Victoria's reopening could place the health of some vulnerable members of the Indigenous community further at risk, with the race to vaccinate them against COVID-19 becoming more urgent.
The state government is expanding Indigenous vaccination programs in Melbourne and parts of regional Victoria in coming weeks, with pop-up sites and dedicated vans to be set up to boost lagging rates.
Almost 80 per cent of Aboriginal and Torres Strait Islander people aged over 12 in Victoria have had their first jab and 58 per cent are fully vaccinated.
Both of those levels are lagging behind the wider Victorian community, but higher than the national average.
"A bit of fear" continues to surround COVID-19 and vaccines among inner-city Indigenous communities and its origin is evident, according to Victorian Aboriginal Health Service chief executive Michael Graham.
"You've got to look at the history of this country and the amount of viruses that have come into this country ... and the effects that has had on Aboriginal people," he said.
About half of Victoria's Aboriginal population lives in Melbourne and the VAHS van will target the under-40 demographic and bring the vaccine directly to homes, including some elders who are scared to leave.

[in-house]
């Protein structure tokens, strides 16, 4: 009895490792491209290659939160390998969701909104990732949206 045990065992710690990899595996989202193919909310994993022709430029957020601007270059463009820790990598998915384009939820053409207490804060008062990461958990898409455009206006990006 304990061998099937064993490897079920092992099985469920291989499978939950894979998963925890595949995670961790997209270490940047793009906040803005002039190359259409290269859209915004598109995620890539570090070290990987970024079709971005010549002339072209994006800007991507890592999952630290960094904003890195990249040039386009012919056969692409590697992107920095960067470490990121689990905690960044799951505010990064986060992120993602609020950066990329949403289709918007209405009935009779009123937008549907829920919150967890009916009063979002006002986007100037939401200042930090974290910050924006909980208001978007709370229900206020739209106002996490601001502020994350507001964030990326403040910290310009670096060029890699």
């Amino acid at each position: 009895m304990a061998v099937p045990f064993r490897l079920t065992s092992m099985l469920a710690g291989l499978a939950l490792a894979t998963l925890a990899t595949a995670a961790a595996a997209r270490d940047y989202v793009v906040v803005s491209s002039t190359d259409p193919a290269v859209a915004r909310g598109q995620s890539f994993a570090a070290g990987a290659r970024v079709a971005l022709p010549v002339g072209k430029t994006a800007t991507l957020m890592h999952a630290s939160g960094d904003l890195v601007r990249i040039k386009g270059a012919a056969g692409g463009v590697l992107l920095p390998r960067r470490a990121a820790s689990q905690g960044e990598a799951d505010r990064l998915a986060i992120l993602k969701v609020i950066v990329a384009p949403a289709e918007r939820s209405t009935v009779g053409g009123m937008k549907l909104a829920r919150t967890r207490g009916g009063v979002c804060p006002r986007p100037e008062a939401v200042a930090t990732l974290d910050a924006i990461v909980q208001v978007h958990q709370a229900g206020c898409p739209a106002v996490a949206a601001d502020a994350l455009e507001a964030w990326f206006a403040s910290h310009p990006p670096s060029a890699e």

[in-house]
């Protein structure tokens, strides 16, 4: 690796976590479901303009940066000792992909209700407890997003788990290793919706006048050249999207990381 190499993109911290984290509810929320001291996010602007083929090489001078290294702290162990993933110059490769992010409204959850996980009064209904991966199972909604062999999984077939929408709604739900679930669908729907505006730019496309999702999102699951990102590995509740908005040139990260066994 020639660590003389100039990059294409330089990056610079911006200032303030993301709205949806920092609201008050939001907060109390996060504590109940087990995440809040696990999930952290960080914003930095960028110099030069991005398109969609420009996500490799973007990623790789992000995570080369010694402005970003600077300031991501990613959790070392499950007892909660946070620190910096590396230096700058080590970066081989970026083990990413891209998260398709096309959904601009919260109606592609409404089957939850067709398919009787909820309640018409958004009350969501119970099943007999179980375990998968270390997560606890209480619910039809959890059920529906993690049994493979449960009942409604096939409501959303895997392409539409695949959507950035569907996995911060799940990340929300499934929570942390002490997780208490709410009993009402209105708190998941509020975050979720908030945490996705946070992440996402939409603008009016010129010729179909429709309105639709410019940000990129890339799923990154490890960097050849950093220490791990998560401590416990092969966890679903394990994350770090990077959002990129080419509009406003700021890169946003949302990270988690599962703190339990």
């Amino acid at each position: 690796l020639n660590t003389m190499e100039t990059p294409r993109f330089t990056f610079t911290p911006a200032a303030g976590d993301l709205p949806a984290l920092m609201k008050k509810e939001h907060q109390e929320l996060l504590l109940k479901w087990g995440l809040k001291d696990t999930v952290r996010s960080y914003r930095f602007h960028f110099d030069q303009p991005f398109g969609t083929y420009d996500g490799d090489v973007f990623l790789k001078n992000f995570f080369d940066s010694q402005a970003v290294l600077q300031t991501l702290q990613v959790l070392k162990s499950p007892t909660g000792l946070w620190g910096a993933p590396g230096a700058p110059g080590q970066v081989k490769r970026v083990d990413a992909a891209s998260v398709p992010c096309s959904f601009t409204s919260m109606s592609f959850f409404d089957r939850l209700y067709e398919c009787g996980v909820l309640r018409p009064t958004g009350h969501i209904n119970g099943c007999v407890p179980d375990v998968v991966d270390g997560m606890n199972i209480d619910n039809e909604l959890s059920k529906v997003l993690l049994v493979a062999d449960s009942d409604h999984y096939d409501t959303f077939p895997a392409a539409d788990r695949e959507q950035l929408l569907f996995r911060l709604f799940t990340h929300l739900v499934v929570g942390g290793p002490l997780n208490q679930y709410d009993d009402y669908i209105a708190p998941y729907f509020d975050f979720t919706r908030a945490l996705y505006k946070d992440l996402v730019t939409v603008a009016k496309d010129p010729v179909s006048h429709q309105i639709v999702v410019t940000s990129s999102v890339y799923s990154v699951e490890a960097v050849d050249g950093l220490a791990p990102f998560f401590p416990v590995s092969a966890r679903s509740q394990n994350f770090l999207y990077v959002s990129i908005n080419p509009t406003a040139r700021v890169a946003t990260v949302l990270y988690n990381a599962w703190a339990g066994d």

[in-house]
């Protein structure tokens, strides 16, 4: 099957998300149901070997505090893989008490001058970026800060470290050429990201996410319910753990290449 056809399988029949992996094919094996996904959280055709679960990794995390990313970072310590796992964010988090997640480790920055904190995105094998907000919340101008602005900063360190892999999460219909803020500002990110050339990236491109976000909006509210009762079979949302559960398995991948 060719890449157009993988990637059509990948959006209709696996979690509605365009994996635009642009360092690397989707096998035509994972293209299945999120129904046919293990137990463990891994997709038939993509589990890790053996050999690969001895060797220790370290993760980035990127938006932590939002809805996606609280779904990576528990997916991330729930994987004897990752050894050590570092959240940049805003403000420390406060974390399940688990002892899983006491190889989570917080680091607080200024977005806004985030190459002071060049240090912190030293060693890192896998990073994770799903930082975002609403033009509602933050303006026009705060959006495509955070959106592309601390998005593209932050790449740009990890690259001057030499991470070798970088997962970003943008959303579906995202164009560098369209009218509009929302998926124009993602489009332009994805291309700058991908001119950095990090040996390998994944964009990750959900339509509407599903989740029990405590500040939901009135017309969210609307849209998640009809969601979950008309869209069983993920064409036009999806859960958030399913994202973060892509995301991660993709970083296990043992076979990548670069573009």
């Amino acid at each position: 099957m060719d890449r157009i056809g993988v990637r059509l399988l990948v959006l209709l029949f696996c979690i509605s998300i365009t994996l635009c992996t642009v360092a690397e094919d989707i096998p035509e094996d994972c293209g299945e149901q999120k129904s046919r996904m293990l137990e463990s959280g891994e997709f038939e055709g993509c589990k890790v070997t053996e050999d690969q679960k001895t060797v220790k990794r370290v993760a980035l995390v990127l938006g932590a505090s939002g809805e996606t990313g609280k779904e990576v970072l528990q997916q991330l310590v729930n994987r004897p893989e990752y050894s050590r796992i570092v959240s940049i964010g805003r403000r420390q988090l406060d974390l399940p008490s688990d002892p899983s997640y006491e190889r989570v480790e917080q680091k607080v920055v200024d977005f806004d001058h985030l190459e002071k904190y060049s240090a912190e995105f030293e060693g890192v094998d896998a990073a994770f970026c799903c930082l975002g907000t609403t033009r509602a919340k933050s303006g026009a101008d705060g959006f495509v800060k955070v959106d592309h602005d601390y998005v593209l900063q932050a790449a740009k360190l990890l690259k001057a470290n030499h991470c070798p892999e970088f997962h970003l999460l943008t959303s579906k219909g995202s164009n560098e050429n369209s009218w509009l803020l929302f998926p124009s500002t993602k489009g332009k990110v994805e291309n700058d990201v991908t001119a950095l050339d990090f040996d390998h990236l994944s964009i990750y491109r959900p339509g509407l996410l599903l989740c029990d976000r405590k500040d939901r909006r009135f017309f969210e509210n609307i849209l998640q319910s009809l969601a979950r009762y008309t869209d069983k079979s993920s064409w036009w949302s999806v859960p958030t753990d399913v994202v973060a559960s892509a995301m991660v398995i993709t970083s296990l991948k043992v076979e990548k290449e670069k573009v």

With the health service's data suggesting Aboriginal Victorians' top two chronic illnesses are respiratory problems, and depression and anxiety, Mr Graham said some community members are faced with a difficult choice as restrictions ease.
"Imagine being locked up in your house for so long, and whether you've got a respiratory problem or you're suffering some mental health issues, you're sort of 'damned if you do, damned if you don't'," he said.
"That's why we're racing to get these vaccinations done as quick as possible."
The vaccination drive comes as Victoria recorded 1461 new locally acquired COVID-19 cases and seven deaths on Monday, including a woman in her 20s.
Health Minister Martin Foley said the young woman's death was not caused by her COVID-19 infection.
The seven latest fatalities take the toll from the current outbreak to 230.
COVID-19 commander Jeroen Weimar said two thirds of cases in the past week were unvaccinated, and half a million Victorians over 12 have not yet had a first dose.
"They are the ones who are far more likely to be caught up in our daily case numbers," he said.
Victoria now has 74.4 per cent of its residents aged 16 and over fully vaccinated and is tipped to hit its 80 per cent target sometime next weekend.
Whether it does or not, restrictions will ease further and align across the state from 6pm on Friday.
The long-running ban on travel between Melbourne and regional Victoria will be scrapped, masks will no longer need to be worn outdoors, and entertainment venues, gyms and retail stores can reopen indoors to fully vaccinated patrons.
The Victorian government has also announced almost all coronavirus restrictions will end once 90 per cent of the 12-plus population are fully vaccinated, forecast to occur on or around November 24.
Australian Associated Press